Pictured above: Kinnickinnick. Below, top to bottom: Small-flowered alumroot, False Lily of the Valley, Bunchberry, Woodland Strawberry
Vine-like Common Periwinkle a has become a serious problem in the Lower Mainland. The Invasive Species Council of B.C. (ISCBC) says it can form dense mats on the forest floor, along stream banks and suppress native plants that local pollinators rely on.
Let’s not bring it to the East Kootenay region.
Non-invasive alternatives you can purchase instead, are Bunchberry, Woodland Strawberry, False Lily-of-the-Valley, Small-flowered Alumroot and Kinnickinnick.
Bunchberry is a native plant found all over B.C. According to Alberta Plant Watch, its small white flowers release an explosion of pollen when an insect touches the hair-like trigger on one of the four closed petals of each blossom.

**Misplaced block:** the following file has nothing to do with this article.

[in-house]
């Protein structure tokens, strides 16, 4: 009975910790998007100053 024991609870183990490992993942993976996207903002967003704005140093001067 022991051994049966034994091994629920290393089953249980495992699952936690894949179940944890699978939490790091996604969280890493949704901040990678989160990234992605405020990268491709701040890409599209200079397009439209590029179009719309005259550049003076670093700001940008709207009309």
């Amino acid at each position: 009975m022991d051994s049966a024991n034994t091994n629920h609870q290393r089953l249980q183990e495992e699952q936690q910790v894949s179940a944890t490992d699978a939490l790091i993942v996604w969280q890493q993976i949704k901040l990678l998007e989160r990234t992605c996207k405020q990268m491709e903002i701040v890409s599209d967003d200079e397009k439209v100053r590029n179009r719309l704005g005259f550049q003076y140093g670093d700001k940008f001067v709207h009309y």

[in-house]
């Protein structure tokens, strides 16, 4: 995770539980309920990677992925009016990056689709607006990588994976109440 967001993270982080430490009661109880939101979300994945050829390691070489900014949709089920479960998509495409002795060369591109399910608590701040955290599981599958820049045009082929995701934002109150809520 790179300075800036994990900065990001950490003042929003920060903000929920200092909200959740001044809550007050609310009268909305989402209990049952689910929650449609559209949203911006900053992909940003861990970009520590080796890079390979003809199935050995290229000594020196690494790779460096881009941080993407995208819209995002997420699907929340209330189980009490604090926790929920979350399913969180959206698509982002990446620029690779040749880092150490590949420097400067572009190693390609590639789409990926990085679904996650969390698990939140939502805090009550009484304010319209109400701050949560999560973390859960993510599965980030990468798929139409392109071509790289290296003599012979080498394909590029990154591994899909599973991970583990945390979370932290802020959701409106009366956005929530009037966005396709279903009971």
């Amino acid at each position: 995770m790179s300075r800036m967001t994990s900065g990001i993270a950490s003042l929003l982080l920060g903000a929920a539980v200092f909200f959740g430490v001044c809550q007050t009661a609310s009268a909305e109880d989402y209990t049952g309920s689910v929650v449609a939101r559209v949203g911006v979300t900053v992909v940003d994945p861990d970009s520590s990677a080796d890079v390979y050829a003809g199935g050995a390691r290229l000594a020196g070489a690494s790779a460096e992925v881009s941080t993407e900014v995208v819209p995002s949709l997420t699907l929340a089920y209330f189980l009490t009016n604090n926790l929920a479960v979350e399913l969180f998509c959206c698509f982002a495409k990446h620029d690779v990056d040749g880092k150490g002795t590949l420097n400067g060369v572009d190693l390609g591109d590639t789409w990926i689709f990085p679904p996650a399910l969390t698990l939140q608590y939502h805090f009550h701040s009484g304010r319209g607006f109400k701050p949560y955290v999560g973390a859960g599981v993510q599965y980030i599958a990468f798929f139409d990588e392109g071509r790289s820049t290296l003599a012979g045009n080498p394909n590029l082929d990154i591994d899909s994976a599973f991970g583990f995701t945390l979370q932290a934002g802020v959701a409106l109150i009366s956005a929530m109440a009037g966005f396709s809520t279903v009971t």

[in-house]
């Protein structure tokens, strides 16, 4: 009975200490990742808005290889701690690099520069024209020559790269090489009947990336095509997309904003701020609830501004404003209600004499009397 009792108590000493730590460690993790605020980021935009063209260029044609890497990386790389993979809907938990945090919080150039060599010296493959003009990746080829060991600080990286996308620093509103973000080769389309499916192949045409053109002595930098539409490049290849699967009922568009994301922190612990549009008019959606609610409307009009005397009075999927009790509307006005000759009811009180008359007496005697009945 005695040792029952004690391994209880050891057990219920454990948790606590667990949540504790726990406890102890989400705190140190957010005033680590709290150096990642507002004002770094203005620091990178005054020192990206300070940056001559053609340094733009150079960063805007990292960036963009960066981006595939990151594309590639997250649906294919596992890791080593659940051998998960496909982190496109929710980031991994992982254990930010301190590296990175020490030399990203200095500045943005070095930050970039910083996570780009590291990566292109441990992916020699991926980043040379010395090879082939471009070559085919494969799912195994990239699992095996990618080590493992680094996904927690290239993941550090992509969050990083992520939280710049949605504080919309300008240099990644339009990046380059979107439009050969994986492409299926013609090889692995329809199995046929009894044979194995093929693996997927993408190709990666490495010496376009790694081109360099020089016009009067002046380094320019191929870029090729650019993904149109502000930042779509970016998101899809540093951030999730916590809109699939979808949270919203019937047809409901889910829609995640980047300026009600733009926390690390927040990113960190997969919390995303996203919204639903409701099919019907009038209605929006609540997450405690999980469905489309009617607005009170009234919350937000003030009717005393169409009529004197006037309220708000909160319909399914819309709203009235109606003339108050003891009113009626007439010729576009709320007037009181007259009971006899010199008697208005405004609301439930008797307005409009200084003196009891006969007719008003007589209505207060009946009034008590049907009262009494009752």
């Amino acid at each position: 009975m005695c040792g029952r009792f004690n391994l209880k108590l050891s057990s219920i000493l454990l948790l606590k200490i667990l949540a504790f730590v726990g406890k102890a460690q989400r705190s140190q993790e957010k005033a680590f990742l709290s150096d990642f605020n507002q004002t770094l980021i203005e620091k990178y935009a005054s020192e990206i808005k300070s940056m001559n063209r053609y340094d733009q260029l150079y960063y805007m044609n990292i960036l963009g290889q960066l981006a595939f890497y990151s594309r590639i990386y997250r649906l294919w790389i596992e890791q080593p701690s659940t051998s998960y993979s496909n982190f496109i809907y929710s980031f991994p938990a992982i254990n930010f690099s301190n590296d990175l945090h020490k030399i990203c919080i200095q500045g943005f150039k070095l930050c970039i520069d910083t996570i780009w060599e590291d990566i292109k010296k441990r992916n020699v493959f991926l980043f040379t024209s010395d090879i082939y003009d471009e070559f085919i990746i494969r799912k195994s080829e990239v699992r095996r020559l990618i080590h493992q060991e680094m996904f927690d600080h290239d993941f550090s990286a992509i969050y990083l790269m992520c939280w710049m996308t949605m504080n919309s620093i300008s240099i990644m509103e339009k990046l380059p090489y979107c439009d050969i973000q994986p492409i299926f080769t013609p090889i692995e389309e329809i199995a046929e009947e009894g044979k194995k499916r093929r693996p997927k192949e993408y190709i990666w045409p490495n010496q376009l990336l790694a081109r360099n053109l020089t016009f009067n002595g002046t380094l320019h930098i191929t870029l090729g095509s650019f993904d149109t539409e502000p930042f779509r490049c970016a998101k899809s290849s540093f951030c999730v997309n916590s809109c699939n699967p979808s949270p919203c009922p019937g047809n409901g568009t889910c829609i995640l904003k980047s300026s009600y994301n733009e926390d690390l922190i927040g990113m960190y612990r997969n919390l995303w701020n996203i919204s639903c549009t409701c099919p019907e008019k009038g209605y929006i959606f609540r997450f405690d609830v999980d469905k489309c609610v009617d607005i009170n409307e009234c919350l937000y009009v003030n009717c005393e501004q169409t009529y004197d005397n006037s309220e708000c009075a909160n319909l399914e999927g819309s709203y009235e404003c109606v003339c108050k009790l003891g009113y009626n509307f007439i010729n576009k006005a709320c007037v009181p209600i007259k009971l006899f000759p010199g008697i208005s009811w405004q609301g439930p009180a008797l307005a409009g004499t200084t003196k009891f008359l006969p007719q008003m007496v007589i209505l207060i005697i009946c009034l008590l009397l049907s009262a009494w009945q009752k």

Deer, grouse and songbirds love the scarlet-red fruit of Bunchberry.
The Gardening Knowhow website tells us Woodland (wild) Strawberry is another white-flowered native plant having small tasty berries that are enjoyed by many birds, animals and foraging people.
The website also explains that store-bought strawberries are a hybrid cross between Woodland and European Strawberries.
Don’t confuse white-flowered Wild Strawberries with yellow-flowered Indian Mock Strawberries that are basically tasteless.
E-flora of B.C indicates False Lily-of-the-Valley and Small-flowered Alum Root are coastal plants that are not native to the East Kootenays. So, they may not prosper here.
The freshroots.ca blog tells us Kinnickinnick is a local red-berried plant. Its berries and leaves are enjoyed by wildlife; and First Nation peoples use them ceremonially and medicinally.
Let’s all be responsible citizens and only plant ornamentals that are environmentally friendly.
Weed Warrior Frank